I suggest tackling Future Health (Quadrant 4) next. The only problem may be that your organization isn't ready to look to the future. It may be struggling to maintain its status quo. I fully believe that organizations (and people) can't afford to "strive to survive." To succeed you have to shoot for more than keeping your head above the water. You have to swim to sh.o.r.e. But, not everyone agrees. If your organization isn't concerned with the future, you may have to skip this quadrant. But if you have strategic plans, long-term goals, or have projects in the works-tackle Future Health metrics next.
Finally, I suggest you fully delve into Process Health. It's important to note that if you or your organization is implementing a process improvement effort, you will likely be doing some Process Health measures for those efforts. I'm not in any way trying to deter you from doing so. Any of these metrics and their measures can be used to answer specific root questions. I am suggesting that you don't create a stand-alone metrics program to provide organizational health monitoring in this quadrant until you've built up enough equity in your organization that your workforce trusts your intentions and use of these measures.
Advanced metrics are very useful and can help an organization grow in many ways. They also introduce risks to the organization. To mitigate these risks and get the most benefits from the metrics, I highly recommend you work from root questions for any metrics you want to create. The metrics should only "live" as long as they answer the root question and as long as the question is still in need of answering.
If you must create a metrics program that lives on its own account, without a specific root question, I highly recommend you start with Product/Service Health (effectiveness). Once that is fully implemented and you've built up a level of trust and understanding of the ways to use (and not use) metrics, look into incorporating the other three quadrants. Incorporate them in the following order: Quadrant 3: Organization Health.
Quadrant 4: Future Health.
Quadrant 2: Process Health (efficiency).
Creating the Service Catalog.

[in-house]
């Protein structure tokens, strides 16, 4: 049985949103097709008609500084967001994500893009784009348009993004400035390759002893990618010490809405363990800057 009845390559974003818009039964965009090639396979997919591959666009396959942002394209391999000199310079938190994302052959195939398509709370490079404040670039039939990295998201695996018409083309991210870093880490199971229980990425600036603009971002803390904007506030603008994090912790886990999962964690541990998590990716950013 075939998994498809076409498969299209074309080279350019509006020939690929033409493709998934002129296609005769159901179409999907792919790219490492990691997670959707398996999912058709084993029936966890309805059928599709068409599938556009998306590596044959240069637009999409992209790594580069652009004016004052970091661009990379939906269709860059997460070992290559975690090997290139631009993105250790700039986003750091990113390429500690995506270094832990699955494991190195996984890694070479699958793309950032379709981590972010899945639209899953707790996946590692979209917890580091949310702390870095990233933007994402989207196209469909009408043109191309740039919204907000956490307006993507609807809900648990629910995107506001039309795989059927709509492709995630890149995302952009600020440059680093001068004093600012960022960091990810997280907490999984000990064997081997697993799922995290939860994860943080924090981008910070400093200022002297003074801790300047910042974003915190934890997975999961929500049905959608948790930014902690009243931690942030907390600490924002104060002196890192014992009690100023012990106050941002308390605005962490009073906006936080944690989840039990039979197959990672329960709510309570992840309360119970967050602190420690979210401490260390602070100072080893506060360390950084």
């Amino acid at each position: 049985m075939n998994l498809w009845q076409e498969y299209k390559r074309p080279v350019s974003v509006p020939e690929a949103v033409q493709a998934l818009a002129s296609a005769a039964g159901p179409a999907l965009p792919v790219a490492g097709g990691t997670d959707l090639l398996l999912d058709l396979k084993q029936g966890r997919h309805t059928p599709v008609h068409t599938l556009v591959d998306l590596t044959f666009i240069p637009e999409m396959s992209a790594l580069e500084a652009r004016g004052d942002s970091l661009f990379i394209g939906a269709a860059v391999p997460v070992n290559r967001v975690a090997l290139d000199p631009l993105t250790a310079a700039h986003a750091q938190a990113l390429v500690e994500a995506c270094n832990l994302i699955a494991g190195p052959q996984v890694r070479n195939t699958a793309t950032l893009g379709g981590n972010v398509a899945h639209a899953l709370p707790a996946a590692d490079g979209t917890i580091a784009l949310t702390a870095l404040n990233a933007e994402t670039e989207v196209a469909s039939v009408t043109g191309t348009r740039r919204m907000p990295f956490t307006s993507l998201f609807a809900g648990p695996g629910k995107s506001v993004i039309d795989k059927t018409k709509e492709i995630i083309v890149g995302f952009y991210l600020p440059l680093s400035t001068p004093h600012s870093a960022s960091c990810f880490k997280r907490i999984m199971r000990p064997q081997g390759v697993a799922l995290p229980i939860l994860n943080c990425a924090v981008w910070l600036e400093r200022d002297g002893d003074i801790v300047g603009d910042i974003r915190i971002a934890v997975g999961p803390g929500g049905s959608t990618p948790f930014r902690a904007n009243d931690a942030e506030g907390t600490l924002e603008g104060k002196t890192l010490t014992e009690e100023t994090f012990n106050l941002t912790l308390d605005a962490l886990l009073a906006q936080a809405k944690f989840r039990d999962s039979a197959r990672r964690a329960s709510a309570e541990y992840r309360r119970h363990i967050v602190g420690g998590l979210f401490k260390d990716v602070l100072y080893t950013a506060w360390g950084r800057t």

How to Enhance the Report Card.
One of my biggest challenges when I created the Report Card for my organization was getting the leaders.h.i.+p to agree to a list of core or key services. Since I successfully won the battle of using effectiveness measures over efficiency ones, I would need a list of the services (or products) to be evaluated in the Service/Product Health Metrics.
Many organizations are function-centered. You can see this in the organization chart and the way the parts of the organization work with each other. There are sections for marketing, customer relations, project design, and development, test, and implementation. There are areas whose focus is customer support like help desks and second-tier support functions. These units are not focused on a given service or even the concept of services. They are focused on the functions they provide. They are focused on the "task at hand" and the "job."
This is not necessarily a bad thing. But it is in direct contrast to what you get when you structure your organization around services. By focusing on services, your organization can truly embrace continuous improvement and become a more effective team.
Think of it this way: if you are functionally focused, you concentrate on delivering your functions to your customer-internal or external. Once you have completed your part of the process and have finished your tasks, your interest in the process is done. On the other hand, if you are service-centered, there are no "hand offs." Each function understands how their efforts fit into the overall delivery of the service. Being service-oriented encourages teamwork. It encourages a customer-centered viewpoint. It moves an organization away from individualism (including departmental silos) and moves the organization toward maturity.
Besides the benefits to the organization's maturation, being service-oriented helps in the development of meaningful metrics. This is especially true if you are working on the first quadrant of the Answer Key, Product/Service Health. Since the quadrant is focused on the customers' viewpoint and on improving the health of the services and products you provide-having the organization focused on those same services makes the metrics much easier.
Since our organization was primarily service-oriented, the leaders.h.i.+p agreed to start our metric program with an a.s.sessment of the health of the key or core services. The problem was getting the directors of the different areas within the organization to agree on which services were core.